Rainforest Bobsled Jamaica at Mystic Mountain
Rainforest Bobsled Jamaica at Mystic Mountain is a new eco-friendly attraction located in Ochos Rios, Jamaica. Mystic Mountain features a unique Jamaican Bobsled ride through the lush tropical forest, a chairlift journey over the countryside, a zip-line canopy adventure through the treetops (zip-line tours are definitely not eco-friendly), an island culture and heritage center, as well as mountaintop dining and shopping venues (where you will be hounded by the locals to purchase hand crafts). The attraction was developed in coordination with Carnival Cruise Line, who will most certainly offer excursions to the park.
Rainforest Bobsled Jamaica at Mystic Mountain covers an area of more than 100 acres beginning near Dunn’s River Falls and stretching more than 700 feet above sea level at the peak of Mystic Mountain. The site supports a diverse ecosystem of natural springs, tropical foliage, native trees and a variety of native bird species. According to the press release, Mystic Mountain’s tours and rides have been designed to have minimal environmental impact and physical footprint.
Rainforest Bobsled Jamaica: This ride features custom-designed bobsleds celebrating the Jamaican bobsled teams of Olympics past. Yes, like those guys in the movie. Guests will travel on winding, plunging stainless steel rails on a 3,280-foot gravity-driven ride through the forest. The bobsled track was laid around the natural landscape to minimize the environmental impact. Riders control their own speed, allowing for either a leisurely tour through the forest or something a little more interesting. At the end of the ride, the bobsled slides to a graceful stop and is slowly pulled back by cable to the top of the mountain, completing the entire circuit in approximately six minutes.
Rainforest Sky Explorer: The Sky Explorer, located near the park’s Coast Road entrance, is a chairlift that soars above the treetops through the canopy. The ascent on Sky Explorer skims the top of the trees, providing you with views of the coastline and close-up views of tropical treetops on the way to the peak of the 700 foot Mystic Mountain. The return ride on Sky Explorer carries riders just below treetop level, but high above the forest floor to provide a sense of immersion in tropical wilds.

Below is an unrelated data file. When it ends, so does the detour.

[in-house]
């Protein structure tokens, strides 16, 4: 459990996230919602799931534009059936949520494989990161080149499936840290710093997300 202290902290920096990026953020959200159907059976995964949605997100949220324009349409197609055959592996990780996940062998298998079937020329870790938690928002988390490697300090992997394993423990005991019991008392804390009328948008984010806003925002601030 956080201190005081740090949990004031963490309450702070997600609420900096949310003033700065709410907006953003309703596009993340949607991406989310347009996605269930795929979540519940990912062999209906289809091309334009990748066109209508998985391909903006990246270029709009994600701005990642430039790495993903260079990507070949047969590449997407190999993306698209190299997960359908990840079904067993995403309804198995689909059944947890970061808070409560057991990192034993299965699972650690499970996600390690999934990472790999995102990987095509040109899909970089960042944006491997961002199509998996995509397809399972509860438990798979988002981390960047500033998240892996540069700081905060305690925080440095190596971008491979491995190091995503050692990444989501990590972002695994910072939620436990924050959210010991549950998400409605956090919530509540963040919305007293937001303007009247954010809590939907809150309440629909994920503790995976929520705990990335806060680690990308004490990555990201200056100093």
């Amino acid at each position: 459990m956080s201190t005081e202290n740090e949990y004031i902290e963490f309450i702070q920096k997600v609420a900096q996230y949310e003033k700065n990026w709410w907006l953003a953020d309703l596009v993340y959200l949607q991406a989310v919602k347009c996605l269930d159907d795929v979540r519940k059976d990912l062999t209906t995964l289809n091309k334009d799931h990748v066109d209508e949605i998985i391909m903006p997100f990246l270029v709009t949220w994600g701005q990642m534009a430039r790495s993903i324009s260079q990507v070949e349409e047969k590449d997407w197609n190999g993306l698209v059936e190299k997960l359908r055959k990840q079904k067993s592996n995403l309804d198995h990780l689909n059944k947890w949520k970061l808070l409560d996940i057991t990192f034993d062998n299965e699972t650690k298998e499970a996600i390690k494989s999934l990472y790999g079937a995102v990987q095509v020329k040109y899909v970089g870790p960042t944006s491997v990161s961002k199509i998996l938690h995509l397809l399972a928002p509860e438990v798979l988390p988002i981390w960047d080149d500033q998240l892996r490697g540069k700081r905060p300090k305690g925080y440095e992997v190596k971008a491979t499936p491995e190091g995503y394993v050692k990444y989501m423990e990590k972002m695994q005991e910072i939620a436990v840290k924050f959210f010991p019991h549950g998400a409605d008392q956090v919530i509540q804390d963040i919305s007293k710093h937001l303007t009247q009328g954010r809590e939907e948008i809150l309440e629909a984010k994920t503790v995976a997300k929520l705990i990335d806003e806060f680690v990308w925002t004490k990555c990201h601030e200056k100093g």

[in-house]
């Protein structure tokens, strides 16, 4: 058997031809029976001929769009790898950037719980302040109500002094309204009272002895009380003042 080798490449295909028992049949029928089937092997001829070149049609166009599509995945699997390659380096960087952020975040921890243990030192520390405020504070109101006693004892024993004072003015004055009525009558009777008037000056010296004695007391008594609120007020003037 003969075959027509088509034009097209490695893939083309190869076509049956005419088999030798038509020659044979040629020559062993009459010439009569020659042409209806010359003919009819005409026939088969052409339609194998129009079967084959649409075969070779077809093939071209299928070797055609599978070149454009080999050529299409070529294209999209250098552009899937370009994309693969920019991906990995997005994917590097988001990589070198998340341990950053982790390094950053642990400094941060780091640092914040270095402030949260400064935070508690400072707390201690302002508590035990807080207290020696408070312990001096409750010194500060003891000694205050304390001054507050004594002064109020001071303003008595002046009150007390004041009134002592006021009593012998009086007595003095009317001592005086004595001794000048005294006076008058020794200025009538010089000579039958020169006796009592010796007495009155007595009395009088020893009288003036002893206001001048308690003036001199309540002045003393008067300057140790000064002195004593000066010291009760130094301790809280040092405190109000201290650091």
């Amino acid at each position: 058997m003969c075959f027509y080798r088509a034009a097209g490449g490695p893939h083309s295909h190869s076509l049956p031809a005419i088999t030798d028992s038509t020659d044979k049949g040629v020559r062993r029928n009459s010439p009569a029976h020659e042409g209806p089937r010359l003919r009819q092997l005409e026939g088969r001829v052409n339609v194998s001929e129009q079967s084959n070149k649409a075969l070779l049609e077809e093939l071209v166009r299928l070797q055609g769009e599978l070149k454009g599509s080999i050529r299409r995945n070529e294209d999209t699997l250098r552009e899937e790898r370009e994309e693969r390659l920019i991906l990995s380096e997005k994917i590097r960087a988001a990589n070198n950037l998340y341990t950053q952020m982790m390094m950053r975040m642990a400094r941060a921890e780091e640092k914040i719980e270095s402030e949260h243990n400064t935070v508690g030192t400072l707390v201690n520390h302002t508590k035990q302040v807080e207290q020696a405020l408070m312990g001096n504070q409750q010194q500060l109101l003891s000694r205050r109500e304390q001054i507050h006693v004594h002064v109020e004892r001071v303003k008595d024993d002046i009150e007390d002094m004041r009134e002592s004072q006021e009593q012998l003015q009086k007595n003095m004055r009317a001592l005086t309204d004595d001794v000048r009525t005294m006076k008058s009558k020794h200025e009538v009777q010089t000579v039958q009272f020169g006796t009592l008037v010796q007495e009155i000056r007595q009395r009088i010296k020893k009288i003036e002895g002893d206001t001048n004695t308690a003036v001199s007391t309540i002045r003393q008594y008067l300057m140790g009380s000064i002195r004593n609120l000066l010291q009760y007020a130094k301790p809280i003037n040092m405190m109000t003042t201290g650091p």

Rainforest Zip-Line Tour: On this ride, you’ll zip your way from platform to platform in the treetops. This is a guided tour that covers virgin areas of the mountain, finishing at the mid-station of the Rainforest Sky Explorer chairlift, which returns zip-line riders to the park entrance.
Jamaican Railway Station & Mystic Pavilion: The Jamaican Railway Station & Mystic Pavilion is located at the summit of Mystic Mountain. It was designed by the acclaimed Jamaican architect Ann Hodges. The traditional three-story building is a replica of an early 20th-century Jamaican railway station. The site features a lookout tower with spectacular panoramic views of Ochos Rios and the harbor, a bar and restaurant, retail outlets, and a photo shop while serving as the boarding point for Bobsled Jamaica. Adjacent to the Rail Station, Mystic Pavilion offers displays and memorabilia celebrating Jamaica’s culture, great moments in the country’s sporting events and promotion of environmental awareness and conservation of natural resources.
Endeavoring to maintain the pristine beauty of the Jamaican landscape, Mystic Mountain developers paid close attention to minimizing the environmental impact of the various attractions during construction. The chairlift foundations were installed by helicopter to significantly reduce ground disturbance and eliminate the necessity of building a road to transport equipment. The latest design in chairlift towers — the F tower — also was specifically selected to reduce impact on the forest environment. More than 3,400 feet of bobsled track was hand-carried through the forest and laid hugging natural limestone cliffs through the sloping hilly interior.
I’m sure this park is much more ecologically friendly than, say, Disneyland, but I can’t get over thinking the only truly ecologically friendly use for the land would be as a conservation area. Just because it’s better for the environment, doesn’t make it good.